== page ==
The working capital requirement often increases for new and quickly growing companies. This happens as quick sales increases require more inventory. Strong working capital management can help reduce issues by planning and taking out short term loans when needed. Without planning, a company can experience a lack of funds to pay suppliers as they spend on inventory before receiving money from sales. In other words, even a rapidly growing company can suffer cash flow problems because of working capital needs.

How do changes in working capital affect a company's cash flow?

Cash is one component of working capital – It’s a key current asset. Cash flow, the amount of cash moving in and out of a business (much like a tide ebbing and flowing, affects a company’s working capital, but the working capital can also affect cash flow. There are also times when cash flow changes do not affect working capital.

Changes to the current liabilities such as large purchases can reduce the cash flow into a company. Sometimes companies make large purchases with cash instead of financing, for example, when opting to buy a large piece of factory equipment or a new transport truck. Those situations can reduce the amount of cash that’s available for a period of time.

Working capital can increase alongside cash flow if the company sells a long-term fixed asset that isn’t considered a current asset, for example, if a company sells a building. Cash flow can decrease without affecting working capital as well. This happens when the company purchases another current asset with cash, such as inventory or foreign currency. 20191129-1023868-3085134

Related Articles

What is a Balance Sheet?

Updated June 30, 2020

What is an Income Statement?

Updated April 29, 2020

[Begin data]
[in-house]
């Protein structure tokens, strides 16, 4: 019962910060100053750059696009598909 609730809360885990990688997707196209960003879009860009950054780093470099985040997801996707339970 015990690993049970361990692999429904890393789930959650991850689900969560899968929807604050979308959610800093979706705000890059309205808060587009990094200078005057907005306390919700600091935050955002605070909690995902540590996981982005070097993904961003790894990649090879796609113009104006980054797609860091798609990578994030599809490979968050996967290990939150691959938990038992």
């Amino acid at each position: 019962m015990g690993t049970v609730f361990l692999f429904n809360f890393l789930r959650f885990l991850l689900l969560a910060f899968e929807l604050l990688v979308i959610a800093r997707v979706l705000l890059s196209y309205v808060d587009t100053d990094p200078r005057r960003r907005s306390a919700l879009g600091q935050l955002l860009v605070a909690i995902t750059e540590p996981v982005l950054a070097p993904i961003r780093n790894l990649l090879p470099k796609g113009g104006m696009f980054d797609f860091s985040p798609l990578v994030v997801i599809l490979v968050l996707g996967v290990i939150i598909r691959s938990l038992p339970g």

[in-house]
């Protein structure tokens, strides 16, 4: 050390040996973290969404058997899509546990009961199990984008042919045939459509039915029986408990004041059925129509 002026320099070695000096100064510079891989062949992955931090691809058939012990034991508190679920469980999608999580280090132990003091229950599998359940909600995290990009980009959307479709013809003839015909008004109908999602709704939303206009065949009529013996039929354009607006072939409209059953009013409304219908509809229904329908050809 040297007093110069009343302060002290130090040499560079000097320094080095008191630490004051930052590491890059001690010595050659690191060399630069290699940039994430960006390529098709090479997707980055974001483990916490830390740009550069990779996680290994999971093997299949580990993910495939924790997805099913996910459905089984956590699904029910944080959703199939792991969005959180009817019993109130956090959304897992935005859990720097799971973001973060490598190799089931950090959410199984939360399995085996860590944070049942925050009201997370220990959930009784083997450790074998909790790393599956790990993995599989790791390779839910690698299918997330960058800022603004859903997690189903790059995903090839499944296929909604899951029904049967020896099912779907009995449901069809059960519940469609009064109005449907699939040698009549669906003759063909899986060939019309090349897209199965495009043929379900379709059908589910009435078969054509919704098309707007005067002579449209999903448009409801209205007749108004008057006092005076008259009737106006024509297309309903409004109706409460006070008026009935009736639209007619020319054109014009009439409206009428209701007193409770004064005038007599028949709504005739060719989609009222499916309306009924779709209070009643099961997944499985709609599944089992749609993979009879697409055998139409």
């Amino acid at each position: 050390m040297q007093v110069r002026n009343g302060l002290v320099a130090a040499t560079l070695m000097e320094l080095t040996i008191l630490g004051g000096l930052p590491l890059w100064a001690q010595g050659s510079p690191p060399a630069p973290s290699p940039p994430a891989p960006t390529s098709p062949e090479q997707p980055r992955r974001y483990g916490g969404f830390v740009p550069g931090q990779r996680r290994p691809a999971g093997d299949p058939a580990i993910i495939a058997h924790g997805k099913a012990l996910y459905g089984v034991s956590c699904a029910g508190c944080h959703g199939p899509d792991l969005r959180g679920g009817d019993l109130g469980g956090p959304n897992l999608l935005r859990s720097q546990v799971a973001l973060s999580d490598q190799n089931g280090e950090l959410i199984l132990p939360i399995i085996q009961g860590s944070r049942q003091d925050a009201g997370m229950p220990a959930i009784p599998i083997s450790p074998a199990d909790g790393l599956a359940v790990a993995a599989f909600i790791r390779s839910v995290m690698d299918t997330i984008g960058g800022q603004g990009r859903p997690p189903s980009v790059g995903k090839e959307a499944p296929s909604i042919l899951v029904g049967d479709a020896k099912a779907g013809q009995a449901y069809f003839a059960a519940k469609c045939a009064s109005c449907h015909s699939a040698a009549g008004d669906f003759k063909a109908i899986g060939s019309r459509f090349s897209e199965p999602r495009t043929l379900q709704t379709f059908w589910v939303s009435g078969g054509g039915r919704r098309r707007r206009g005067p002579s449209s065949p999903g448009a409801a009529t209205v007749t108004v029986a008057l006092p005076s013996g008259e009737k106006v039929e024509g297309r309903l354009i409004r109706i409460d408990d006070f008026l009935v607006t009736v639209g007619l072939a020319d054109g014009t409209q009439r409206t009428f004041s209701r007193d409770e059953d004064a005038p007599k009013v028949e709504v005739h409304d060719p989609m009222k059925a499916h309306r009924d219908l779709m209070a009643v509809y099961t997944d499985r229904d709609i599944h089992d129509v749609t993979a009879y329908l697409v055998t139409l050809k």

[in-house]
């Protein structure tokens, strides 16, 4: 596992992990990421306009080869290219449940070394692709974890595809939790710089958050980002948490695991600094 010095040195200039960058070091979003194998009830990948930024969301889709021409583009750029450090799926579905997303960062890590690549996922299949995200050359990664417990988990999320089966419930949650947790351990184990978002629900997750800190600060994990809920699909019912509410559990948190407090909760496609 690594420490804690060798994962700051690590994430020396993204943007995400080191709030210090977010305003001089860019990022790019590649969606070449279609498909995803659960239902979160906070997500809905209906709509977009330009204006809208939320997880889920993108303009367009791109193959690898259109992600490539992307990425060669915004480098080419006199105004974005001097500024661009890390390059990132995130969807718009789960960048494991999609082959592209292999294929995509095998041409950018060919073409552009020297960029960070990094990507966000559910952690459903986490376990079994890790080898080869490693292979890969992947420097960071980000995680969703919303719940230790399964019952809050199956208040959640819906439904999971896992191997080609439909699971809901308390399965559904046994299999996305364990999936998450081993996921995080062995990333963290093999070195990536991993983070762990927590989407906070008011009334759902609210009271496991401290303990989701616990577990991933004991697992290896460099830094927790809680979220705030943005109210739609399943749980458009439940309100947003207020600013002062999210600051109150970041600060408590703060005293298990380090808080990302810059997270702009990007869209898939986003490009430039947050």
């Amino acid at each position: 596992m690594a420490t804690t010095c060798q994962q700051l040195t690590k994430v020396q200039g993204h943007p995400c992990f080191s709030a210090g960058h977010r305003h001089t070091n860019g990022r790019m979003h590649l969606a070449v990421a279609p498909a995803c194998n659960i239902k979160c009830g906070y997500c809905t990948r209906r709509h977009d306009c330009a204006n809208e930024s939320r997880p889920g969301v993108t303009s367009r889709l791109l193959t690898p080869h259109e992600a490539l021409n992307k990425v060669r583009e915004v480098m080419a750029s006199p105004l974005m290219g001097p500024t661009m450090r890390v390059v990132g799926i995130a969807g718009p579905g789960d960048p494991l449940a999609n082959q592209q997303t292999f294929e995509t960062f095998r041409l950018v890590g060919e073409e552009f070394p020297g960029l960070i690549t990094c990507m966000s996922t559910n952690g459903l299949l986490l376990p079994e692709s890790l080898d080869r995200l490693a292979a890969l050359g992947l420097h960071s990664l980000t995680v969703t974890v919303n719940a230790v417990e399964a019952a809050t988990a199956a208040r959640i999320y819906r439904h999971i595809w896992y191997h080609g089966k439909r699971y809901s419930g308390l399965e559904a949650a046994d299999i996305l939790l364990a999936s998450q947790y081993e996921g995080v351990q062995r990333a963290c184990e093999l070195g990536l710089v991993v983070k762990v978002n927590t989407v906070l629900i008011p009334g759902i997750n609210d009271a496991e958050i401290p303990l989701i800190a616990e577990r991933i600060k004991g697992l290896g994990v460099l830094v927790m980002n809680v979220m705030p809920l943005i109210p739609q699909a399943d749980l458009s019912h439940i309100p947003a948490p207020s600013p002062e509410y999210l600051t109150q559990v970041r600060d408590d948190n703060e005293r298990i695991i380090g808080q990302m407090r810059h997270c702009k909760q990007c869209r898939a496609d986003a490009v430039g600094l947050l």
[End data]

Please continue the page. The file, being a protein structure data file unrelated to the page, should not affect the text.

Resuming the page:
What is Profit?

Updated May 13, 2020

What is an Exchange Traded Fund (ETF)?

Updated June 30, 2020

You May Also Like

What are U.S. Government Bonds?

February 11, 2020

US Government Bonds are debt securities that provide an opportunity to invest in the federal government as it raises capital for spending big and small. Most bonds are issued by the Department of the Treasury at fixed interest rates and carry a significantly lower risk than similar corporate bonds.

What is Cash?

June 19, 2020

Most people think of cash as physical currency, such as coins or bills, but in the world of finance, cash usually refers to money plus anything that a business can quickly convert to cash.

This information is educational, and is not an offer to sell or a solicitation of an offer to buy any security. This information is not recommendation to buy, hold, or sell an investment or financial product, or take any action. This information is neither individualized nor a research report, and must not serve as the basis for any investment decision. All investments involve risk, including the possible loss of capital. Past performance does not guarantee future results or returns. Before making decisions with legal, tax, or accounting effects, you should consult appropriate professionals. Information is from sources deemed reliable on the date of publication, but Robinhood does not guarantee its accuracy.
Robinhood Financial LLC provides brokerage services. Robinhood Securities, LLC, provides brokerage clearing services. Robinhood Crypto, LLC provides crypto currency trading. Robinhood U.K. Ltd (RHUK) provides brokerage services in the United Kingdom. All are subsidiaries of Robinhood Markets, Inc. ('Robinhood').
© 2020 Robinhood Markets, Inc. Robinhood® is a trademark of Robinhood Markets, Inc.